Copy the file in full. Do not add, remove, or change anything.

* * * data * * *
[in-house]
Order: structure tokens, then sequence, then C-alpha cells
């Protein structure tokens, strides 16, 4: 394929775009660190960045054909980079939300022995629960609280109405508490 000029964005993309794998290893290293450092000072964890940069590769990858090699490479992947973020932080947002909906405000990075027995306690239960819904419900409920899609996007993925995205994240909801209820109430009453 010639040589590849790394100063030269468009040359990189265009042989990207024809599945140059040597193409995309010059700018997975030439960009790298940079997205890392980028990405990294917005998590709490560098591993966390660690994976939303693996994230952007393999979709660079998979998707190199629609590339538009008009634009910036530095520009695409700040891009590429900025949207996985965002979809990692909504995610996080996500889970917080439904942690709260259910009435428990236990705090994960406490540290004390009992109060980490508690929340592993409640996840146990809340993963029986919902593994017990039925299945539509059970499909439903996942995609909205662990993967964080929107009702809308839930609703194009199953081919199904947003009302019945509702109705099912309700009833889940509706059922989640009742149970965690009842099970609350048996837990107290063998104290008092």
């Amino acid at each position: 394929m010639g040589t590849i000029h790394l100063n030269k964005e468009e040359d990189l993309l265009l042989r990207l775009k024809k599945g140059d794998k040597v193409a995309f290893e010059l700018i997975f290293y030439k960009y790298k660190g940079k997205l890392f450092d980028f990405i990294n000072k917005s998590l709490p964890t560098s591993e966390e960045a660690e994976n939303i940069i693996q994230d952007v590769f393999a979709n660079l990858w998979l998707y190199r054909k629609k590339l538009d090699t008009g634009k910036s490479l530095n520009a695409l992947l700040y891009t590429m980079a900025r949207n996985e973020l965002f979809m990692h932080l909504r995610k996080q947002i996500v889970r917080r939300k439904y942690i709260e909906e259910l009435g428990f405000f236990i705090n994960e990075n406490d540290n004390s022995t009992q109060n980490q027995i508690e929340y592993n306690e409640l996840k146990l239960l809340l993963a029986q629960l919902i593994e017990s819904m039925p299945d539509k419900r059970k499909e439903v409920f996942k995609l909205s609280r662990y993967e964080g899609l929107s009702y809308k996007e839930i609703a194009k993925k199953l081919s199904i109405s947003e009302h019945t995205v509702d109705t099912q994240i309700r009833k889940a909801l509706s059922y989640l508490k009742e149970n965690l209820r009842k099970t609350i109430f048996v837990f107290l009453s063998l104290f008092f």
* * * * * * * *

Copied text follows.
[in-house]
Order: structure tokens, then sequence, then C-alpha cells
């Protein structure tokens, strides 16, 4: 394929775009660190960045054909980079939300022995629960609280109405508490 000029964005993309794998290893290293450092000072964890940069590769990858090699490479992947973020932080947002909906405000990075027995306690239960819904419900409920899609996007993925995205994240909801209820109430009453 010639040589590849790394100063030269468009040359990189265009042989990207024809599945140059040597193409995309010059700018997975030439960009790298940079997205890392980028990405990294917005998590709490560098591993966390660690994976939303693996994230952007393999979709660079998979998707190199629609590339538009008009634009910036530095520009695409700040891009590429900025949207996985965002979809990692909504995610996080996500889970917080439904942690709260259910009435428990236990705090994960406490540290004390009992109060980490508690929340592993409640996840146990809340993963029986919902593994017990039925299945539509059970499909439903996942995609909205662990993967964080929107009702809308839930609703194009199953081919199904947003009302019945509702109705099912309700009833889940509706059922989640009742149970965690009842099970609350048996837990107290063998104290008092």
């Amino acid at each position: 394929m010639g040589t590849i000029h790394l100063n030269k964005e468009e040359d990189l993309l265009l042989r990207l775009k024809k599945g140059d794998k040597v193409a995309f290893e010059l700018i997975f290293y030439k960009y790298k660190g940079k997205l890392f450092d980028f990405i990294n000072k917005s998590l709490p964890t560098s591993e966390e960045a660690e994976n939303i940069i693996q994230d952007v590769f393999a979709n660079l990858w998979l998707y190199r054909k629609k590339l538009d090699t008009g634009k910036s490479l530095n520009a695409l992947l700040y891009t590429m980079a900025r949207n996985e973020l965002f979809m990692h932080l909504r995610k996080q947002i996500v889970r917080r939300k439904y942690i709260e909906e259910l009435g428990f405000f236990i705090n994960e990075n406490d540290n004390s022995t009992q109060n980490q027995i508690e929340y592993n306690e409640l996840k146990l239960l809340l993963a029986q629960l919902i593994e017990s819904m039925p299945d539509k419900r059970k499909e439903v409920f996942k995609l909205s609280r662990y993967e964080g899609l929107s009702y809308k996007e839930i609703a194009k993925k199953l081919s199904i109405s947003e009302h019945t995205v509702d109705t099912q994240i309700r009833k889940a909801l509706s059922y989640l508490k009742e149970n965690l209820r009842k099970t609350i109430f048996v837990f107290l009453s063998l104290f008092f």